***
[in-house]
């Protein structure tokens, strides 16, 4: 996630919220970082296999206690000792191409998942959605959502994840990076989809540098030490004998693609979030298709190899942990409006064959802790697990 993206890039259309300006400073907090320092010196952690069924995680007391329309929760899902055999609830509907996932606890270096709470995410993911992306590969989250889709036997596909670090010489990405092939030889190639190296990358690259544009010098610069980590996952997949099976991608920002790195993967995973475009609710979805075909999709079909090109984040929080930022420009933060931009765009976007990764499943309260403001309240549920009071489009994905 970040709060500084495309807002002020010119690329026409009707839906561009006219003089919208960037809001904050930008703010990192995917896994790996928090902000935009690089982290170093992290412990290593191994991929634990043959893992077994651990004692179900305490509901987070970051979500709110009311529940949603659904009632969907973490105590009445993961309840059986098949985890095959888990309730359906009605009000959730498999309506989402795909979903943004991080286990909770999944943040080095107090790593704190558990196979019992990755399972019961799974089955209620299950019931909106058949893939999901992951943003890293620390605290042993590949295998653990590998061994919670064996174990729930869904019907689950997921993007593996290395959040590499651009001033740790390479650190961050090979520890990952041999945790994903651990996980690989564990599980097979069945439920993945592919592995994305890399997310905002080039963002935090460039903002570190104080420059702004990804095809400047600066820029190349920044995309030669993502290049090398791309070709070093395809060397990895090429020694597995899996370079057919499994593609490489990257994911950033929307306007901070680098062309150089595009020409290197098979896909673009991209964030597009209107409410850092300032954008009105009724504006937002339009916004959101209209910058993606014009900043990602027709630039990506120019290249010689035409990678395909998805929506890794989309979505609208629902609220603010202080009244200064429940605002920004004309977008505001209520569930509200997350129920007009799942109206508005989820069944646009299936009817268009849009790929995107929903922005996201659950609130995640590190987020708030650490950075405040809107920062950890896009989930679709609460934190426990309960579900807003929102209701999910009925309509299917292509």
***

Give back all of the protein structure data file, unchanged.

[in-house]
């Protein structure tokens, strides 16, 4: 996630919220970082296999206690000792191409998942959605959502994840990076989809540098030490004998693609979030298709190899942990409006064959802790697990 993206890039259309300006400073907090320092010196952690069924995680007391329309929760899902055999609830509907996932606890270096709470995410993911992306590969989250889709036997596909670090010489990405092939030889190639190296990358690259544009010098610069980590996952997949099976991608920002790195993967995973475009609710979805075909999709079909090109984040929080930022420009933060931009765009976007990764499943309260403001309240549920009071489009994905 970040709060500084495309807002002020010119690329026409009707839906561009006219003089919208960037809001904050930008703010990192995917896994790996928090902000935009690089982290170093992290412990290593191994991929634990043959893992077994651990004692179900305490509901987070970051979500709110009311529940949603659904009632969907973490105590009445993961309840059986098949985890095959888990309730359906009605009000959730498999309506989402795909979903943004991080286990909770999944943040080095107090790593704190558990196979019992990755399972019961799974089955209620299950019931909106058949893939999901992951943003890293620390605290042993590949295998653990590998061994919670064996174990729930869904019907689950997921993007593996290395959040590499651009001033740790390479650190961050090979520890990952041999945790994903651990996980690989564990599980097979069945439920993945592919592995994305890399997310905002080039963002935090460039903002570190104080420059702004990804095809400047600066820029190349920044995309030669993502290049090398791309070709070093395809060397990895090429020694597995899996370079057919499994593609490489990257994911950033929307306007901070680098062309150089595009020409290197098979896909673009991209964030597009209107409410850092300032954008009105009724504006937002339009916004959101209209910058993606014009900043990602027709630039990506120019290249010689035409990678395909998805929506890794989309979505609208629902609220603010202080009244200064429940605002920004004309977008505001209520569930509200997350129920007009799942109206508005989820069944646009299936009817268009849009790929995107929903922005996201659950609130995640590190987020708030650490950075405040809107920062950890896009989930679709609460934190426990309960579900807003929102209701999910009925309509299917292509």